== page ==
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'Making Friends in Cyberspace' co-author wins award

Kory Floyd
September 29, 2011

There was a time in the not too distant past when making friends online was a novel concept.

Arizona State University professor Kory Floyd addressed this topic while working on his master’s degree and recently won the 2011 Charles H. Woolbert Research Award from the National Communication Association for the paper, “Making Friends in Cyberspace” (Journal of Communication 46, 1996) that he co-authored with Mac Parks of the University of Washington.

The award is given to scholars who have published a journal article or book chapter that has stood the test of time and become the stimulus for new conceptualizations of speech communication. Floyd will accept his award at the National Communications Association annual convention Nov. 19 in New Orleans.

“We wrote the article during a time in the mid ’90s when interacting in cyberspace was new. It was relatively novel to meet people and form relationships on the internet,” said Floyd, a professor in the Hugh Downs School of Communication in the College of Liberal Arts and Sciences at ASU. “We didn’t know anybody who had met their spouses online in the early ’90s.”

Meeting friends or establishing romances online was an emerging phenomenon that opened a new world of study for Floyd and Parks. Looking at online relationships gave rise to questions about how these worked, how they compared to relationships established through face-to-face interaction and how commonly people met online compared to real life.

“We really saw this as a new avenue for relationship development. It was still quite new,” Floyd said. “We discovered that people form relationships online that are qualitatively quite similar to ones formed in person.”

Their paper was among early works that sparked the interest of those in the communication discipline to ask questions and investigate this entirely new way to communicate.

“This paper has been very generative of new questions and new lines of research in the last 15 years since it has been published,” Floyd said.

During recent years as online communication has evolved, computer-mediated communication has become a sub-discipline within the area of communication with scholars studying recent trends such as cyberbullying and online deception.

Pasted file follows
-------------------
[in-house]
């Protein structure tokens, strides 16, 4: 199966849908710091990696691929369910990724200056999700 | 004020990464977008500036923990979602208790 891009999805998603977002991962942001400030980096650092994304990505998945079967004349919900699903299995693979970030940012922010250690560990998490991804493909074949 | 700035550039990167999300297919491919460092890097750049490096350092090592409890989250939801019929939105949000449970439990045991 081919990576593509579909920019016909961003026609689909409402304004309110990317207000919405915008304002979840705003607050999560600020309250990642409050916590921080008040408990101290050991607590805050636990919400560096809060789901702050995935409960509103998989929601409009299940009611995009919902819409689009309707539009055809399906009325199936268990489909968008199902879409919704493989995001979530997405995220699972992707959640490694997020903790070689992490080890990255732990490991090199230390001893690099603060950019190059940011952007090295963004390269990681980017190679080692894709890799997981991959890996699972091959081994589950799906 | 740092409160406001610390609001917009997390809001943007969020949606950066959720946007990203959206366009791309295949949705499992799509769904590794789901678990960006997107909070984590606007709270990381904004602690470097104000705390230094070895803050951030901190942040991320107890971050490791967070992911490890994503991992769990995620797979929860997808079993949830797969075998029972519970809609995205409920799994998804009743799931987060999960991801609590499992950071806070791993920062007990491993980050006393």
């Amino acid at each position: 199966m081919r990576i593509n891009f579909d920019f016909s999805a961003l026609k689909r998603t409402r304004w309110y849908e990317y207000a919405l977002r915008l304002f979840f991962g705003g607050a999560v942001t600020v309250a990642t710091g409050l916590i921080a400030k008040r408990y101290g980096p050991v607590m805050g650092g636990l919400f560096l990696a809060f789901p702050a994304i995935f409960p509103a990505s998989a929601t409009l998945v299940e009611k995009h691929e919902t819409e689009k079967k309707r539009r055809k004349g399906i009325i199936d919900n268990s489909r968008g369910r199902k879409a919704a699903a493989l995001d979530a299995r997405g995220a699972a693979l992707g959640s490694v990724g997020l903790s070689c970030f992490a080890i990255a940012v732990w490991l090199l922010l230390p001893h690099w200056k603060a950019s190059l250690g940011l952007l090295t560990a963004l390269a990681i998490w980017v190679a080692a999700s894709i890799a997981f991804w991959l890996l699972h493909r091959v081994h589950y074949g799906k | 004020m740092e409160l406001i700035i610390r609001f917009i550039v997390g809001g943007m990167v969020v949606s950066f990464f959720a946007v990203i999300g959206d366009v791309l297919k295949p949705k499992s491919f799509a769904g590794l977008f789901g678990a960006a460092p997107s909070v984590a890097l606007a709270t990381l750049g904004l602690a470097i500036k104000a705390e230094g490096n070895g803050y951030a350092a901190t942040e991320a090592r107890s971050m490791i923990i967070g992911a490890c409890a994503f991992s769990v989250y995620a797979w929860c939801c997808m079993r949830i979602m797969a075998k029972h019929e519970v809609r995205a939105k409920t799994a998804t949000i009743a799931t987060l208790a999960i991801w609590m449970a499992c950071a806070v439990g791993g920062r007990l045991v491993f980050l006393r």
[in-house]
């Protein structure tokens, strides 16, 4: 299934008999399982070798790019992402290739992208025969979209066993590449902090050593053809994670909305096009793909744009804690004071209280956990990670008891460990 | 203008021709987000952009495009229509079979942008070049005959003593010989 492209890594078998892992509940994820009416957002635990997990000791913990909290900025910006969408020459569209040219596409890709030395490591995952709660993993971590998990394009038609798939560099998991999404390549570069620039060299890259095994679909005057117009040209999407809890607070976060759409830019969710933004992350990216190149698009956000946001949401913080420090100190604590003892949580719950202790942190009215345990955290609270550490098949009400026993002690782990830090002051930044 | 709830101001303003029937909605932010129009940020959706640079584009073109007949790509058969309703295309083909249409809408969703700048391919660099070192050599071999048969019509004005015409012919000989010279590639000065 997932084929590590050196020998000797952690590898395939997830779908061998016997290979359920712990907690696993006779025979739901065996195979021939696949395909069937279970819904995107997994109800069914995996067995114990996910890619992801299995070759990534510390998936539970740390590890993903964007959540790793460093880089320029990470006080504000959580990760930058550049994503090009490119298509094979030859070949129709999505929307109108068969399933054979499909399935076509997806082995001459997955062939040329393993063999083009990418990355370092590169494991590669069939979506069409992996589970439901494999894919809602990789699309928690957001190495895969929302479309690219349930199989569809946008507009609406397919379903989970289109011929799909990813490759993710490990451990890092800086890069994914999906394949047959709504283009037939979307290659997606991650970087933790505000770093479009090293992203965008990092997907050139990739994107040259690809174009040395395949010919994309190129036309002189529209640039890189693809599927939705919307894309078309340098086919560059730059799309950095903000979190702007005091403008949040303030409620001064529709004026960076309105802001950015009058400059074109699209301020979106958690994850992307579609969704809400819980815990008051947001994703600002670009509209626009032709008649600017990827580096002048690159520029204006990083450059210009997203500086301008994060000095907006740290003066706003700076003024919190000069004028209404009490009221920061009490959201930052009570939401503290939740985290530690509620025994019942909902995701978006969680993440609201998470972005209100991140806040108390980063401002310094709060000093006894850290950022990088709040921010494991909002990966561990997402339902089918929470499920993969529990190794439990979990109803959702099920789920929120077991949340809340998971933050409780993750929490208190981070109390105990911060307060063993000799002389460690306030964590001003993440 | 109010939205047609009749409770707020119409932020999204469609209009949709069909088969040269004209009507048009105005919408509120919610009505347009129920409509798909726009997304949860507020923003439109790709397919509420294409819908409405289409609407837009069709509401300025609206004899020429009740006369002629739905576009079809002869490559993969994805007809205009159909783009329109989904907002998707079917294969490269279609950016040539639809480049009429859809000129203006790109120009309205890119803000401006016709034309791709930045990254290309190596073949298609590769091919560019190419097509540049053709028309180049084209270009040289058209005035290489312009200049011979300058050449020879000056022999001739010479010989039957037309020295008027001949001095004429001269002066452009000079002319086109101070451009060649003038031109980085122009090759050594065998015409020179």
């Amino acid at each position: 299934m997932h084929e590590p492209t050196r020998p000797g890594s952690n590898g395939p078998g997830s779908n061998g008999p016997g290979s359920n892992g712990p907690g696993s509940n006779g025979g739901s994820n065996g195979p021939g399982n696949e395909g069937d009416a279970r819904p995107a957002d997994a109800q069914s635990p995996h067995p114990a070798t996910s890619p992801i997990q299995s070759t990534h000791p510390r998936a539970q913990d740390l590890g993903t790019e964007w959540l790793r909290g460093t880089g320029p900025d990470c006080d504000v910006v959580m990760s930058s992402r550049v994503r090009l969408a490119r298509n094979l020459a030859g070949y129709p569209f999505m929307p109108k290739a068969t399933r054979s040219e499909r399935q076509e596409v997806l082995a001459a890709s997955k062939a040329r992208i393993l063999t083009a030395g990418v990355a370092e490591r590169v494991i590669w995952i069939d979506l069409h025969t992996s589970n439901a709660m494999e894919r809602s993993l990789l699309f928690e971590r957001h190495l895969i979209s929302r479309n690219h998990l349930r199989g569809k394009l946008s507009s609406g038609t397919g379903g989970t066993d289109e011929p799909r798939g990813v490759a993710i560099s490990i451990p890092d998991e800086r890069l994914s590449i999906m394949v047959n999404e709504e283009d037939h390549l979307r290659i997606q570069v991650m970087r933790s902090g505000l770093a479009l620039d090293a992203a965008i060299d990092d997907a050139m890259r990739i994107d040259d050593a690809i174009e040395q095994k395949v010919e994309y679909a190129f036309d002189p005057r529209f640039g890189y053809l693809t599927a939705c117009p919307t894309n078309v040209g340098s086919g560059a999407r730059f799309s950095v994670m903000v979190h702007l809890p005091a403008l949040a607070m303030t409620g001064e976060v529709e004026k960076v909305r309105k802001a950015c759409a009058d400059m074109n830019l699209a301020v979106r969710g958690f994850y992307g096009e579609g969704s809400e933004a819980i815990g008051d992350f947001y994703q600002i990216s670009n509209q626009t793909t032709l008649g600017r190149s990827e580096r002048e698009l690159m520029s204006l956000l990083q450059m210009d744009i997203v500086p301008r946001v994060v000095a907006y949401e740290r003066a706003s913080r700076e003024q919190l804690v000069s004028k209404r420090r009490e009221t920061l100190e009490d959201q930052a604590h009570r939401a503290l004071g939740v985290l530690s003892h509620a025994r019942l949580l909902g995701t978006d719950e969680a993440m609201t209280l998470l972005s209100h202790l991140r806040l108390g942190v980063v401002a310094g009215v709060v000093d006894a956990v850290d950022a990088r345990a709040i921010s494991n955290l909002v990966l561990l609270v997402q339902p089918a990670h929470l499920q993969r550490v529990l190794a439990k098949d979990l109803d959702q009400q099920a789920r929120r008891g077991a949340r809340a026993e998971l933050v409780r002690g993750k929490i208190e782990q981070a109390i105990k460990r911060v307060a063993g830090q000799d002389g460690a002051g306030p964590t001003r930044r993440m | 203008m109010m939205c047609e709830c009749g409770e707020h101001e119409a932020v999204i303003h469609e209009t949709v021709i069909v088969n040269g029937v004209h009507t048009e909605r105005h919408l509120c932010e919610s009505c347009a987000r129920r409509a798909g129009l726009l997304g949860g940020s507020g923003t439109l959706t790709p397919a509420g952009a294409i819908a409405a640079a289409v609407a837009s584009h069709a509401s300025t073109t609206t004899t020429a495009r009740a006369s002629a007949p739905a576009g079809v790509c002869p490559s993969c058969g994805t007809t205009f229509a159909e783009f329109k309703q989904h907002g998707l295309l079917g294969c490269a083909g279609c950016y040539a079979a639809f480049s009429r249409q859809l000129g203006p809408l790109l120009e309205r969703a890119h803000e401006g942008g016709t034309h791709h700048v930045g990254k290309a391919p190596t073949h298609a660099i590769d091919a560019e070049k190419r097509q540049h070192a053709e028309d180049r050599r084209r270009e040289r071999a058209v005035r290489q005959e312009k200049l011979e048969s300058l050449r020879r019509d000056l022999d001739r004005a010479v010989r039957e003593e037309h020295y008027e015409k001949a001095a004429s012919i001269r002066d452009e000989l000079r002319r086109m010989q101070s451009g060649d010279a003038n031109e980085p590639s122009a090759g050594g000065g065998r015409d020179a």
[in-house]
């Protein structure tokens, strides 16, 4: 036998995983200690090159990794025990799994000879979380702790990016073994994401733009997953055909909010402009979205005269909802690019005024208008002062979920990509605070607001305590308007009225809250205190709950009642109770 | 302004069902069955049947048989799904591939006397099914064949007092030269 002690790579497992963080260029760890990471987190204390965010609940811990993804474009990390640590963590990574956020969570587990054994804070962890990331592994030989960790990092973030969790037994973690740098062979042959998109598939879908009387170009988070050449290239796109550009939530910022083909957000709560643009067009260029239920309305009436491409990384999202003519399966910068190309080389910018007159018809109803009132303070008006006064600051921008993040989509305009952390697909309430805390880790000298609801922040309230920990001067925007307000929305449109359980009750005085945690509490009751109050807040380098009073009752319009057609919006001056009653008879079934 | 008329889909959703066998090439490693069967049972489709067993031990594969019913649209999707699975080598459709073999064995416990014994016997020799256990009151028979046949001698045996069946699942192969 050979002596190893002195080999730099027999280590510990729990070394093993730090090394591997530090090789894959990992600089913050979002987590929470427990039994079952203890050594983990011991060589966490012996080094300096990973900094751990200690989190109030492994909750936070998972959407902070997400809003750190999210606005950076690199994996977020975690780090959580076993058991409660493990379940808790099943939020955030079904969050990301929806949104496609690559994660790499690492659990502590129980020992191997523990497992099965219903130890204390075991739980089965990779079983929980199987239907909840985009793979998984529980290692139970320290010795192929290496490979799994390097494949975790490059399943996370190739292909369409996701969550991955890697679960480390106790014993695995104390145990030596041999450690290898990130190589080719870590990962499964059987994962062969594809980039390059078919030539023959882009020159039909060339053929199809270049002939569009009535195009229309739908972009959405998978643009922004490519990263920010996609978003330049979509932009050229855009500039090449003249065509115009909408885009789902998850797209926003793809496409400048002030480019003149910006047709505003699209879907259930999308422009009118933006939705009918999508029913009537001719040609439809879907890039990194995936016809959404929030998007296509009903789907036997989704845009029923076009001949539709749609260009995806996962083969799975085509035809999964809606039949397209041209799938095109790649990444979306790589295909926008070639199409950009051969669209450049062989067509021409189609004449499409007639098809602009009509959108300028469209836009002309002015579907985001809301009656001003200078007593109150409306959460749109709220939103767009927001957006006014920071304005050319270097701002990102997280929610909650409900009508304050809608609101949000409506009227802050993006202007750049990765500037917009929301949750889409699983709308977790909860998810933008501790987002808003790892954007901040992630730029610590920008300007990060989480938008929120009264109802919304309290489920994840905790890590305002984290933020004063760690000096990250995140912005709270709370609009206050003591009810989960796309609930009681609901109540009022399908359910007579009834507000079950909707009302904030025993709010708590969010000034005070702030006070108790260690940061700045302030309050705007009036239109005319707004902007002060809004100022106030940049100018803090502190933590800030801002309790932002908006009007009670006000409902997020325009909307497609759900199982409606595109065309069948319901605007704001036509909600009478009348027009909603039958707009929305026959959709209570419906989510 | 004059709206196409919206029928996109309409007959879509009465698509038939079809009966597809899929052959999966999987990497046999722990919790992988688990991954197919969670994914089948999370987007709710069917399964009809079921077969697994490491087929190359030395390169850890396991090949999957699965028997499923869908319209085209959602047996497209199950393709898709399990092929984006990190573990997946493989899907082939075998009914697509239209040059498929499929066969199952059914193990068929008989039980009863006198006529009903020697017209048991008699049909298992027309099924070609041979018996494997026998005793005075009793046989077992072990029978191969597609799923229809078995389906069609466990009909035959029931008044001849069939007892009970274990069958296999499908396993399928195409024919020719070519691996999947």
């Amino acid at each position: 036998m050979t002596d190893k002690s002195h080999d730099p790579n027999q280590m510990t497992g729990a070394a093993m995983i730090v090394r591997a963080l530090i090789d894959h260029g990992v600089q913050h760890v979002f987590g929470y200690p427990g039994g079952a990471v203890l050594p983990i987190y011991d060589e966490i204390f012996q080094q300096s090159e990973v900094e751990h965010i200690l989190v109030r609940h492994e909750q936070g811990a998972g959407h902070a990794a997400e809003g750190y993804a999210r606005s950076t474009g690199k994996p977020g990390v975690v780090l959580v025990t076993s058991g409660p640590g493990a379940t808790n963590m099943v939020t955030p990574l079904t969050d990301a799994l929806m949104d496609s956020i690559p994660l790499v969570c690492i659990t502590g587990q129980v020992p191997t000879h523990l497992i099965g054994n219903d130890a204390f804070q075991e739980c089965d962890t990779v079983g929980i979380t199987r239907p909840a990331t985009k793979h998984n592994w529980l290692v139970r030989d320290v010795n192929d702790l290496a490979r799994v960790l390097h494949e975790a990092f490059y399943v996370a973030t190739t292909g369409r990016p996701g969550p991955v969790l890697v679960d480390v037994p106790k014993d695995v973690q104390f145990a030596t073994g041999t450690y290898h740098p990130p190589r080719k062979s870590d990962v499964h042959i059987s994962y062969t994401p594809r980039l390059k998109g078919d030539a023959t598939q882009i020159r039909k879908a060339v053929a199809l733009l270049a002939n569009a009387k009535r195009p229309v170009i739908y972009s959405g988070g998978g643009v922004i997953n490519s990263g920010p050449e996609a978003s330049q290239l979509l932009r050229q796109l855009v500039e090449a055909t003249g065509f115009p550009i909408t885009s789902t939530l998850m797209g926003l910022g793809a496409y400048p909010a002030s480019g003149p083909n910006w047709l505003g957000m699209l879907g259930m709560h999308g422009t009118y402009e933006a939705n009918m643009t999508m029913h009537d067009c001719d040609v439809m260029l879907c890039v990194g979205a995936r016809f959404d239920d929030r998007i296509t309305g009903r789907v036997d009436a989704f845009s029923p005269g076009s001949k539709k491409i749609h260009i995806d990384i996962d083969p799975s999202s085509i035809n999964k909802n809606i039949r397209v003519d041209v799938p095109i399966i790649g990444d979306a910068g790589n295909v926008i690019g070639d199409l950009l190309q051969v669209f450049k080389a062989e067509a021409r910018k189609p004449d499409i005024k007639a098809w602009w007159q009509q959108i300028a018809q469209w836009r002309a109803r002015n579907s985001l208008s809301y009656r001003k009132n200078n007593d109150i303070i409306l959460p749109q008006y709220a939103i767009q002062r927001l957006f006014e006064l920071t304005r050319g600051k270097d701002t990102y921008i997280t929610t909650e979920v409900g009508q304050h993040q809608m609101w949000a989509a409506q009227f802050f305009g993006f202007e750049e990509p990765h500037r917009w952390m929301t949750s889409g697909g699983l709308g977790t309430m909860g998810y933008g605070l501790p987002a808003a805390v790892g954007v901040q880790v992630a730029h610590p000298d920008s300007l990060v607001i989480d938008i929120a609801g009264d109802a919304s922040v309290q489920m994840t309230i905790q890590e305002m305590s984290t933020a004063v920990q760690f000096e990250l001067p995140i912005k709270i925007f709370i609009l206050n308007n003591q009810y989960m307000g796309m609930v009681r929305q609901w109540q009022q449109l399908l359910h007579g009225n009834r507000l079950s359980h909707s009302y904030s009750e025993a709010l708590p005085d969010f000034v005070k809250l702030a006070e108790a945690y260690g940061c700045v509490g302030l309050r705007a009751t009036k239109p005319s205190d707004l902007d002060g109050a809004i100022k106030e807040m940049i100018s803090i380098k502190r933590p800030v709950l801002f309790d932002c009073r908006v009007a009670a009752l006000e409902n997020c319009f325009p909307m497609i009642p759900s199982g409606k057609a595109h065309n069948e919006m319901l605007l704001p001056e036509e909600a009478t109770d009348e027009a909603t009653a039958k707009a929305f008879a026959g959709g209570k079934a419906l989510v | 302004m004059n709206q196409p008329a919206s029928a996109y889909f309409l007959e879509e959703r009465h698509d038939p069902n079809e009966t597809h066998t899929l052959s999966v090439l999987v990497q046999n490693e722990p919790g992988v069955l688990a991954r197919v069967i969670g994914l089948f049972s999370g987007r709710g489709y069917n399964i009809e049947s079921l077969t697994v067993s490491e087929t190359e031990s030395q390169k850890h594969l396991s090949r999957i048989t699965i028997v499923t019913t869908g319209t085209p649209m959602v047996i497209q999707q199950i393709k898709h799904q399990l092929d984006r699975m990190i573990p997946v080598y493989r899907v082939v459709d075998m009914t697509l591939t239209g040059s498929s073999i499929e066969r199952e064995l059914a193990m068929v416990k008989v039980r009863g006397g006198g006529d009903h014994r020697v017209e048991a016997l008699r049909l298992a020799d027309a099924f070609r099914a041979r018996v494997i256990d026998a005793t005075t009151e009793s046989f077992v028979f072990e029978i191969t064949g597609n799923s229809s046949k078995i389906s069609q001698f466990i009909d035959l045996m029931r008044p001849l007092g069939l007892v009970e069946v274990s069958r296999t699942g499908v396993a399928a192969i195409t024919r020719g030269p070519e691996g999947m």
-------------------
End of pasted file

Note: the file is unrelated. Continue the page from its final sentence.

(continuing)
“Cyberbullying is such a huge social and health problem for people who are the victims of that now. Even 5 years ago, that wasn’t even a term in our vocabulary,” Floyd said.

Overall, establishing and maintaining relationships through cyberspace has become so commonplace today that people don’t distinguish much between the friends that they have online and those who they interact with in person.

“For today’s students who have grown up online, that’s less and less a distinction,” Floyd said. “I would predict that that line is going to continue to blur.”

While Floyd began his academic career with a paper examining online relationships, during recent years he has focused on communication of affection and the effects it has on individuals. He has examined differing emotions that can be evoked from affection displays and how pleasurable interactions can reduce stress.

“Genuine affectionate behavior that is desired is really an efficient means of managing stress and returning to a state of calm and normalcy,” Floyd said. “Sometimes just getting a hug can change the entire course of the stress response. We’re also finding that affectionate behaviors can help the body and intervene with problems that are made worse by stress – hypertension, high cholesterol or high blood sugar.”

People can learn to manage stress in a more constructive way by engaging in affectionate behaviors when they are feeling pressured.

“Affection is not just something that helps us emotionally or psychologically. People actually have a multi-faceted physical benefit,” he said.

Floyd has written nine communication books. Among his most recent are: “Interpersonal communication: The whole story” (McGraw-Hill, 2008); “Biological dimensions of communication” (Hampton Press, 2009); and “Nonverbal communication” (Allyn & Bacon, 2010). Floyd is also the 2006 recipient of the Gerald R. Miller Award for Early Career Achievement from the International Association for Relationship Research.